Introduction: Preliminary evidence in adults with spinal muscular atrophy (SMA) and in SMA animal models suggests exercise has potential benefits in improving or stabilizing muscle strength and motor function.
Methods: We evaluated feasibility, safety, and effects on strength and motor function of a home-based, supervised progressive resistance strength training exercise program in children with SMA types II and III. Up to 14 bilateral proximal muscles were exercised 3 times weekly for 12 weeks.
Results: Nine children with SMA, aged 10.4 ± 3.8 years, completed the resistance training exercise program. Ninety percent of visits occurred per protocol. Training sessions were pain-free (99.8%), and no study-related adverse events occurred. Trends in improved strength and motor function were observed.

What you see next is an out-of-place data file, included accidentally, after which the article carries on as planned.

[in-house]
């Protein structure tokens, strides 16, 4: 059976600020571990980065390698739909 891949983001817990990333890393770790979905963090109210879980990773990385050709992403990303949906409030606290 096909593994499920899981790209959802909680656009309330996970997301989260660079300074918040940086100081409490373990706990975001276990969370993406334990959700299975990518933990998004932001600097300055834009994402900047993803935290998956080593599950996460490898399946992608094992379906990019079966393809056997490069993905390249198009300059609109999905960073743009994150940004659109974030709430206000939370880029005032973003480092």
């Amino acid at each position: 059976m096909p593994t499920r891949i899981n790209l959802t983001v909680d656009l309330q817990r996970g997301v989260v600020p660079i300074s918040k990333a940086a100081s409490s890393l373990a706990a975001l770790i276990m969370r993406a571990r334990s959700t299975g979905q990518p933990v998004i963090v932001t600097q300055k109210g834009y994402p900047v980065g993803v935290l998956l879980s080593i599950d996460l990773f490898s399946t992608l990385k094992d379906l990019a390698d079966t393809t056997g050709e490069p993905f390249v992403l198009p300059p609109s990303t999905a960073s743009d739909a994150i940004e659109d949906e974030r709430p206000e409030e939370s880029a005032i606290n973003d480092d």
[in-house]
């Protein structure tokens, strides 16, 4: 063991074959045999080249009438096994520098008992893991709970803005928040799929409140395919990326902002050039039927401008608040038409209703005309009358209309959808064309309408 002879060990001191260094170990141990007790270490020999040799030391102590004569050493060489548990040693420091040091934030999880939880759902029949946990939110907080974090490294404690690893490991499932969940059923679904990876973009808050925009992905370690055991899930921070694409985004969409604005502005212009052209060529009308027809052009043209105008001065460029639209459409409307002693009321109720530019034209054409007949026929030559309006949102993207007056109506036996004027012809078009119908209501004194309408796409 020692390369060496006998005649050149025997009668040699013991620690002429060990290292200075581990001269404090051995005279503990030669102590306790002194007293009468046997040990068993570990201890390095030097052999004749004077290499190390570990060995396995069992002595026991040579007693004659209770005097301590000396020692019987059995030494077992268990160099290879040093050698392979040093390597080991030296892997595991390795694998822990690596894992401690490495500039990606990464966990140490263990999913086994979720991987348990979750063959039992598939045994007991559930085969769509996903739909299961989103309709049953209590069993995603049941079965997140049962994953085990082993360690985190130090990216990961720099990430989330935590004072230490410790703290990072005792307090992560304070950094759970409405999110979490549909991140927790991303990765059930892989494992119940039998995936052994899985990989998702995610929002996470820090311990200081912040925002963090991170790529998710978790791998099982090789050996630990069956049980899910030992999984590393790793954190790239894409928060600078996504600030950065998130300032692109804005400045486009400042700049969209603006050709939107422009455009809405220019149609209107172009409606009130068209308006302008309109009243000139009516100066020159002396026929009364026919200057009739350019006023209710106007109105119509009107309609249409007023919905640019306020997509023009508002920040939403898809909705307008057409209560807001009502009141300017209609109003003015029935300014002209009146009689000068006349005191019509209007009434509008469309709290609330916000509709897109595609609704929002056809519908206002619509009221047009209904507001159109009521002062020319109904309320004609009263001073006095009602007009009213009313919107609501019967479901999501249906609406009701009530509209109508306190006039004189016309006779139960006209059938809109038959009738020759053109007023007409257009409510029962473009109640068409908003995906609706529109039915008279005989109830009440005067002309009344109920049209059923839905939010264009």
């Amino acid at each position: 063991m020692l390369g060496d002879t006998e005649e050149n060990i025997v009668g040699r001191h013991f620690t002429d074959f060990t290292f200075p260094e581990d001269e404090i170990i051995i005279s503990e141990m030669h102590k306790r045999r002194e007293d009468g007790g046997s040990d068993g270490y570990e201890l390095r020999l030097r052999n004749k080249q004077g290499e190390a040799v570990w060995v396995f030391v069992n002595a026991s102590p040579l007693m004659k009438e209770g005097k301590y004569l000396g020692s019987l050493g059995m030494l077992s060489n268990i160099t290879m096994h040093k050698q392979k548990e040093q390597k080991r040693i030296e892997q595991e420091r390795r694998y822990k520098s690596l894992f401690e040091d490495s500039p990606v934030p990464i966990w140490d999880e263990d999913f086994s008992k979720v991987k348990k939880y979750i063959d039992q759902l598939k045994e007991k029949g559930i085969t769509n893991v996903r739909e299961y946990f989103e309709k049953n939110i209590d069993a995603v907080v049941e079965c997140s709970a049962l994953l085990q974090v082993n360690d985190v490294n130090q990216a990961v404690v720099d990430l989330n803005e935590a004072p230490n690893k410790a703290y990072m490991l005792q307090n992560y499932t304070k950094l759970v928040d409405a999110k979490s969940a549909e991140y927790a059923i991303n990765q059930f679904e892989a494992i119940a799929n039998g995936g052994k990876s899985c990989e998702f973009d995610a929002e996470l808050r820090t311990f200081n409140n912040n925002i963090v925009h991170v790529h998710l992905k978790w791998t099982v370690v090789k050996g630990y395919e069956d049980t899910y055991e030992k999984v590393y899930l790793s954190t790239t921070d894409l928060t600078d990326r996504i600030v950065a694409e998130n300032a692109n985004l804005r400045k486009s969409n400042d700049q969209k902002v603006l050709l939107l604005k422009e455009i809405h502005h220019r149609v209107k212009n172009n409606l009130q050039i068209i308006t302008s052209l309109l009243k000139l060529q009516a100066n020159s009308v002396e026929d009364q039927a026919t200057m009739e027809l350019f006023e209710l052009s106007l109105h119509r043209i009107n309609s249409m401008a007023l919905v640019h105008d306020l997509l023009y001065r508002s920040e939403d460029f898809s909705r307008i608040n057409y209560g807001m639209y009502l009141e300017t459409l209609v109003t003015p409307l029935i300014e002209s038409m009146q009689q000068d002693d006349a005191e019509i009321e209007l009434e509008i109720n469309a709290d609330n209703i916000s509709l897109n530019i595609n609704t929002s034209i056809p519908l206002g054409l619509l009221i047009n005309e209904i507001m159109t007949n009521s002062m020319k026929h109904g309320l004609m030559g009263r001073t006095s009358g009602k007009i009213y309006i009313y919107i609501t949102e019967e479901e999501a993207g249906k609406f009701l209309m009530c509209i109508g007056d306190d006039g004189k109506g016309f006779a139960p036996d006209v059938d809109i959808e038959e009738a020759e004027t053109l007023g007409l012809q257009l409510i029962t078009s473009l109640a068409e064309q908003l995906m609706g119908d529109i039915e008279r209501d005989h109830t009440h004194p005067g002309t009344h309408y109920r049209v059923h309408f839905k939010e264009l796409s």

Conclusions: A 12-week supervised, home-based, 3-day/week progressive resistance training exercise program is feasible, safe, and well tolerated in children with SMA. These findings can inform future studies of exercise in SMA.
Keywords: home-based exercise program; neuromuscular disorder; progressive resistance training exercise; spinal muscular atrophy; strength training exercise.
© 2015 Wiley Periodicals, Inc.